Salt‑rich versus salt‑poor structural scenarios in the central Northern Calcareous Alps: implications for the Hallstatt facies and early Alpine tectonic evolution (Eastern Alps, Austria)

This is a Preprint and has not been peer reviewed. The published version of this Preprint is available: https://doi.org/10.1007/s00531-023-02377-4. This is version 2 of this Preprint.

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Authors

Oscar Fernandez , Hugo Ortner, Diethard Sanders, Bernhard Grasemann, Thomas Leitner

Abstract

One of the most remarkable features of the central Northern Calcareous Alps (Eastern Alps, Austria) is the widespread presence of Upper Triassic deep-water carbonates (the Hallstatt facies) and Permo-Triassic evaporites resting on deep-water Middle Jurassic strata and their underlying Upper Triassic shallow-water carbonate platform successions. The Hallstatt facies and accompanying evaporites have been classically interpreted to originate either from a location south of the time-equivalent carbonate platforms, or to have been deposited in deeper water seaways within the broad platform domain. To date, this dispute has been addressed mostly through the analysis of Triassic and Jurassic facies distribution in map view, which, however, is subject to some degree of ambiguity and subjectivity. In this contribution we present, for the first time, sequentially restored regional cross-sections through the central Northern Calcareous Alps to understand the implications of the contrasting paleogeographic models. We present (a) an interpretation based on a highly allochthonous origin of the Triassic deep-water units and (b) an interpretation based on their relative autochthony in which we incorporate the potential influence of salt tectonics in the central NCA. The restored cross-sections provide a framework within which the alternative scenarios and their paleogeographic implications can be better understood. Through this analysis we propose that salt tectonics in the central NCA can provide a valid explanation for apparent inconsistencies in the relative autochthony scenario and thus constitutes a reasonable alternative to the currently accepted allochthony scenario.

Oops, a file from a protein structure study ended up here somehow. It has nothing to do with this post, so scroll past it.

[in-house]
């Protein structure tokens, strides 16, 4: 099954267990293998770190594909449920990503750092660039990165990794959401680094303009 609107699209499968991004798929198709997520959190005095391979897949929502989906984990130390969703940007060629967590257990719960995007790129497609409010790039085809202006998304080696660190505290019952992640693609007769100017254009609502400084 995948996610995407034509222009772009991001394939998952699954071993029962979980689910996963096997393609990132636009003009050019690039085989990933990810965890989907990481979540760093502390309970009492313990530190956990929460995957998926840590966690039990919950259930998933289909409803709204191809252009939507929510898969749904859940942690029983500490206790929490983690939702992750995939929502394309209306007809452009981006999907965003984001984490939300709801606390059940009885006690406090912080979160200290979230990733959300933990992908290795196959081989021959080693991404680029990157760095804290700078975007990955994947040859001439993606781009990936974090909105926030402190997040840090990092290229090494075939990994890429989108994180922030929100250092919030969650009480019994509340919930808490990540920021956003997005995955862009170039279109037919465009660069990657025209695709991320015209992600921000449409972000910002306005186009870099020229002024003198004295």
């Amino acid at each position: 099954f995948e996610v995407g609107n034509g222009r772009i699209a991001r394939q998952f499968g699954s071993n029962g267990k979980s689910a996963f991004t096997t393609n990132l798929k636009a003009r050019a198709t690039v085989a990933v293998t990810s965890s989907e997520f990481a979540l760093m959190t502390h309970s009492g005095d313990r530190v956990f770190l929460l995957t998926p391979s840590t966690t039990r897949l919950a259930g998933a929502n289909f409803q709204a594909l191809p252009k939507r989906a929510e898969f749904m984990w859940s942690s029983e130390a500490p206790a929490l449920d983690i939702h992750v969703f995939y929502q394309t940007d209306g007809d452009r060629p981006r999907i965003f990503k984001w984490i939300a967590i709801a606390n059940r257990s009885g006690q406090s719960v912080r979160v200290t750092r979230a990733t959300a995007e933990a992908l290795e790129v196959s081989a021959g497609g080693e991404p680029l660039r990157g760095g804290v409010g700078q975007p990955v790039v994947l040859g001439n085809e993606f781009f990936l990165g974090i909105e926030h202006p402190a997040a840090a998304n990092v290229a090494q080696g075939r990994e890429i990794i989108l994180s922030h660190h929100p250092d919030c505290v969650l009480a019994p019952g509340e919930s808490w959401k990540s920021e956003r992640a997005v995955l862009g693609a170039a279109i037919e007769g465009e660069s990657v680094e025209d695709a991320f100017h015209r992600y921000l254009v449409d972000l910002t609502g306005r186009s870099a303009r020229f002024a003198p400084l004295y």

DOI

https://doi.org/10.31223/X55M2X

Subjects

Other Earth Sciences, Sedimentology, Tectonics and Structure

Keywords

Eastern Alps, cross-sections, thrust tectonics, salt tectonics, gravitational gliding, structural uncertainty, cross-sections, thrust tectonics, salt tectonics, gravitational gliding, structural uncertainty

Dates

Published: 2023-05-25 04:39

Last Updated: 2024-01-29 08:03

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